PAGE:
Ford is turning its business in China into a stand-alone business unit, Ford China, headed by Anning Chen (pictured). The move is part of a general reorganisation of the OEM’s Asia-Pacific operations designed to return the company to profitable growth.
The change takes place against a background of falling sales in recent years. According to market researchers, Ford has fallen from being sixth in the ranking for passenger car sales in China four years ago to 18th this year.
Creation of a Ford China business unit will allow for greater focus on the market, being closer to customers, faster decision making, and increased Chinese leadership within the company, the OEM argues.
“China is absolutely essential to Ford’s profitability and growth,” said Jim Farley, president of global markets for the company. “As the largest vehicle market in the world, China commands its own leadership and focus.”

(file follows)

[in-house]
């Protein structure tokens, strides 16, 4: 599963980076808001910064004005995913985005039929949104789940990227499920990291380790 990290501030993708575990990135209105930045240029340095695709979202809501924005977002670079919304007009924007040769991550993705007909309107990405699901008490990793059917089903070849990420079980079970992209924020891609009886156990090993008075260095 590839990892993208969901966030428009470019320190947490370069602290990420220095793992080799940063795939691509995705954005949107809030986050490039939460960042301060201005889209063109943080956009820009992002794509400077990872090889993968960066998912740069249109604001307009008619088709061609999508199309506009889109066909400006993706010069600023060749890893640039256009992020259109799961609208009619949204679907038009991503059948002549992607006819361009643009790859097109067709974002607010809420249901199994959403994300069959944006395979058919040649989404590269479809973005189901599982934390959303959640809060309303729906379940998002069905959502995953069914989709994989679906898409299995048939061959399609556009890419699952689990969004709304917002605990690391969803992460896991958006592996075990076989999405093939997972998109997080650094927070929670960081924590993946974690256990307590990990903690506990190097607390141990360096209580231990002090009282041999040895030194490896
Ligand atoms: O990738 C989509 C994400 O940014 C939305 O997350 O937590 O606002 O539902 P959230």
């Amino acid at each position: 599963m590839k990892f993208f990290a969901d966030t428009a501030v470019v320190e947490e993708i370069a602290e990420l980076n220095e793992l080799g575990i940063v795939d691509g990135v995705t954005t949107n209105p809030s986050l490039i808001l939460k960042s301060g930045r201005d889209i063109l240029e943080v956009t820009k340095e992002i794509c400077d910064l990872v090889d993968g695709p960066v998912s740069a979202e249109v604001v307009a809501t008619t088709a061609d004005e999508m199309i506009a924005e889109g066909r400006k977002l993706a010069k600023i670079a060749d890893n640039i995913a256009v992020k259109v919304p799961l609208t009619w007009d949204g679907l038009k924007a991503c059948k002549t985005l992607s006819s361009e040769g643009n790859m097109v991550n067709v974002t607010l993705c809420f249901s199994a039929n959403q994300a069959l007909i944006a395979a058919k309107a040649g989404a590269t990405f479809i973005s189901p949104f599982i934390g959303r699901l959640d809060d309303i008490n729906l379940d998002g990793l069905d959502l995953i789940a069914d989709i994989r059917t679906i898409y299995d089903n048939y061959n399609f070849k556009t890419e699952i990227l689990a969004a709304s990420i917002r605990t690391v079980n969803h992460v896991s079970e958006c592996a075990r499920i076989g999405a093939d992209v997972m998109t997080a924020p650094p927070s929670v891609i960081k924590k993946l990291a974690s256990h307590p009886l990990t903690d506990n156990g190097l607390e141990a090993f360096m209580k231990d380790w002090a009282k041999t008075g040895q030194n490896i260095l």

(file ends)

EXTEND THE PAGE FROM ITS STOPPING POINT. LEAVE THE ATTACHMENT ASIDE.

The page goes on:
The shakeup includes establishing a new international markets business unit initially comprising Ford’s existing Asia-Pacific businesses outside China. Other markets are expected to be added.
The company also says it will capitalise on emerging markets’ opportunities, reduce bureaucracy, have the right cost structure and improve operational fitness.
Chen will be Ford China’s president and CEO from 1 November. His new role marks a return to Ford, having held various management roles between 1992 and 2009.
Since then he has been chairman of Chery Jaguar Land Rover Automotive and CEO of Chery Automobile. Ford recognises that he directed the Chery turnaround, transforming it into a profitable, globally-operated Chinese auto company with an international business outreach and diversified culture.
The latest corporate structure changes coincide with Ford’s product renewal in China, with high-volume launches of the Territory, Focus and Escort. The group’s target to is have 50 new models on China’s roads by 2025.
Five months ago the company created a single finished vehicle distribution channel to replace a complex joint venture and dealer network in China. Ford also plans to build electric vehicles in the country in partnership with Anhui Zotye Automobile, subject to regulatory approval.